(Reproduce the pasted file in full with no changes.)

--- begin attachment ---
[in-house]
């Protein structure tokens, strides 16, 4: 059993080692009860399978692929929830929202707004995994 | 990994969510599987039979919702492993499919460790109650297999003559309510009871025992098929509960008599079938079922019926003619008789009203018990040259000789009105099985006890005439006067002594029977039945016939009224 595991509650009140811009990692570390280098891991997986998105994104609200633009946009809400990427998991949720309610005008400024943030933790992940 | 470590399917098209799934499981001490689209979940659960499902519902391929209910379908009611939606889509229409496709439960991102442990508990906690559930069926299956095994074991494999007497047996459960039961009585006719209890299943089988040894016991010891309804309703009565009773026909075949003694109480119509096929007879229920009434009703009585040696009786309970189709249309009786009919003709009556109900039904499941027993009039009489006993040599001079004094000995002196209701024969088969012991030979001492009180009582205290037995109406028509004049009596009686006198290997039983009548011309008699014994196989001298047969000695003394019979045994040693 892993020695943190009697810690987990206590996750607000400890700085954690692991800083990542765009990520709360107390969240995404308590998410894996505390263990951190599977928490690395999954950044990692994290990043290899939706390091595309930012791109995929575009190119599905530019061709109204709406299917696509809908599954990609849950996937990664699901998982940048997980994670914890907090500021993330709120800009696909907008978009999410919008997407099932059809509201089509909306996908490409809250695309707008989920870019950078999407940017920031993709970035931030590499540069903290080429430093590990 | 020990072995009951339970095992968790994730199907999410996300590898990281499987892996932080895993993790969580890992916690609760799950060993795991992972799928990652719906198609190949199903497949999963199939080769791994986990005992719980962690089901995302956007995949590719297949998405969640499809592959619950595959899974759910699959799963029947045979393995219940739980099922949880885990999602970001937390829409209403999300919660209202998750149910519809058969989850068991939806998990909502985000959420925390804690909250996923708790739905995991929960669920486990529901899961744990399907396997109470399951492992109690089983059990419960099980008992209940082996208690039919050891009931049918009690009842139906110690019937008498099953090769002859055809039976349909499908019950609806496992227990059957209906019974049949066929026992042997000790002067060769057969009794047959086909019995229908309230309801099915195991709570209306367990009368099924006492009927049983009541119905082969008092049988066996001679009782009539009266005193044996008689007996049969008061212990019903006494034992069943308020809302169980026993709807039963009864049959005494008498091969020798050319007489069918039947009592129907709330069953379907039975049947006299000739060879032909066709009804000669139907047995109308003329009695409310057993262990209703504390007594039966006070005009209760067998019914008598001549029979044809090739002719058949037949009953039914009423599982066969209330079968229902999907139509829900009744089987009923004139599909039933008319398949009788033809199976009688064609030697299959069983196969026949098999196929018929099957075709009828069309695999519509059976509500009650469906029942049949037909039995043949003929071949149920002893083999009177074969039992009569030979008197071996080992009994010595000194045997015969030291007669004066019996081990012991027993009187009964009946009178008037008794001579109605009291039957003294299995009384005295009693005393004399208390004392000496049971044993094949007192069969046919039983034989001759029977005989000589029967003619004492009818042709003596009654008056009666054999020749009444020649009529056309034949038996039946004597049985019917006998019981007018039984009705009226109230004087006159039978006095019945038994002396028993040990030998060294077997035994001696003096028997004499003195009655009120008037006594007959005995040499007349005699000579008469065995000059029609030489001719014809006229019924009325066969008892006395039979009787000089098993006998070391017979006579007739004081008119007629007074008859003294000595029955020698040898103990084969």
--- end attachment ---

[in-house]
């Protein structure tokens, strides 16, 4: 059993080692009860399978692929929830929202707004995994 | 990994969510599987039979919702492993499919460790109650297999003559309510009871025992098929509960008599079938079922019926003619008789009203018990040259000789009105099985006890005439006067002594029977039945016939009224 595991509650009140811009990692570390280098891991997986998105994104609200633009946009809400990427998991949720309610005008400024943030933790992940 | 470590399917098209799934499981001490689209979940659960499902519902391929209910379908009611939606889509229409496709439960991102442990508990906690559930069926299956095994074991494999007497047996459960039961009585006719209890299943089988040894016991010891309804309703009565009773026909075949003694109480119509096929007879229920009434009703009585040696009786309970189709249309009786009919003709009556109900039904499941027993009039009489006993040599001079004094000995002196209701024969088969012991030979001492009180009582205290037995109406028509004049009596009686006198290997039983009548011309008699014994196989001298047969000695003394019979045994040693 892993020695943190009697810690987990206590996750607000400890700085954690692991800083990542765009990520709360107390969240995404308590998410894996505390263990951190599977928490690395999954950044990692994290990043290899939706390091595309930012791109995929575009190119599905530019061709109204709406299917696509809908599954990609849950996937990664699901998982940048997980994670914890907090500021993330709120800009696909907008978009999410919008997407099932059809509201089509909306996908490409809250695309707008989920870019950078999407940017920031993709970035931030590499540069903290080429430093590990 | 020990072995009951339970095992968790994730199907999410996300590898990281499987892996932080895993993790969580890992916690609760799950060993795991992972799928990652719906198609190949199903497949999963199939080769791994986990005992719980962690089901995302956007995949590719297949998405969640499809592959619950595959899974759910699959799963029947045979393995219940739980099922949880885990999602970001937390829409209403999300919660209202998750149910519809058969989850068991939806998990909502985000959420925390804690909250996923708790739905995991929960669920486990529901899961744990399907396997109470399951492992109690089983059990419960099980008992209940082996208690039919050891009931049918009690009842139906110690019937008498099953090769002859055809039976349909499908019950609806496992227990059957209906019974049949066929026992042997000790002067060769057969009794047959086909019995229908309230309801099915195991709570209306367990009368099924006492009927049983009541119905082969008092049988066996001679009782009539009266005193044996008689007996049969008061212990019903006494034992069943308020809302169980026993709807039963009864049959005494008498091969020798050319007489069918039947009592129907709330069953379907039975049947006299000739060879032909066709009804000669139907047995109308003329009695409310057993262990209703504390007594039966006070005009209760067998019914008598001549029979044809090739002719058949037949009953039914009423599982066969209330079968229902999907139509829900009744089987009923004139599909039933008319398949009788033809199976009688064609030697299959069983196969026949098999196929018929099957075709009828069309695999519509059976509500009650469906029942049949037909039995043949003929071949149920002893083999009177074969039992009569030979008197071996080992009994010595000194045997015969030291007669004066019996081990012991027993009187009964009946009178008037008794001579109605009291039957003294299995009384005295009693005393004399208390004392000496049971044993094949007192069969046919039983034989001759029977005989000589029967003619004492009818042709003596009654008056009666054999020749009444020649009529056309034949038996039946004597049985019917006998019981007018039984009705009226109230004087006159039978006095019945038994002396028993040990030998060294077997035994001696003096028997004499003195009655009120008037006594007959005995040499007349005699000579008469065995000059029609030489001719014809006229019924009325066969008892006395039979009787000089098993006998070391017979006579007739004081008119007629007074008859003294000595029955020698040898103990084969």